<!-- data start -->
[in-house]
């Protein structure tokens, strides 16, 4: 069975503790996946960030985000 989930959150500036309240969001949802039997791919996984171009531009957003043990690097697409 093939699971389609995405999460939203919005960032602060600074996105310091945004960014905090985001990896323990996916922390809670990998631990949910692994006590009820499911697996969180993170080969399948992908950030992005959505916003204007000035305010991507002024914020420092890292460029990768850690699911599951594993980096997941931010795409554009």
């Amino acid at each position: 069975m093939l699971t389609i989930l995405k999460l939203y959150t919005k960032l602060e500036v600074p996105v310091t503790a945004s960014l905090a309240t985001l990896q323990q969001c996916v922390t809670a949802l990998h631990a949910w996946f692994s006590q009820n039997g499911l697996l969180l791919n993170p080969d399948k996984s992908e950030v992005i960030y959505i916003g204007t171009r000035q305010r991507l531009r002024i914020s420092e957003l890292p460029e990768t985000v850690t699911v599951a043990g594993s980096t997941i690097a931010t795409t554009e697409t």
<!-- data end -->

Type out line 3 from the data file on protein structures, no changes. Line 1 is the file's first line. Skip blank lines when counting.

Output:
């Amino acid at each position: 069975m093939l699971t389609i989930l995405k999460l939203y959150t919005k960032l602060e500036v600074p996105v310091t503790a945004s960014l905090a309240t985001l990896q323990q969001c996916v922390t809670a949802l990998h631990a949910w996946f692994s006590q009820n039997g499911l697996l969180l791919n993170p080969d399948k996984s992908e950030v992005i960030y959505i916003g204007t171009r000035q305010r991507l531009r002024i914020s420092e957003l890292p460029e990768t985000v850690t699911v599951a043990g594993s980096t997941i690097a931010t795409t554009e697409t």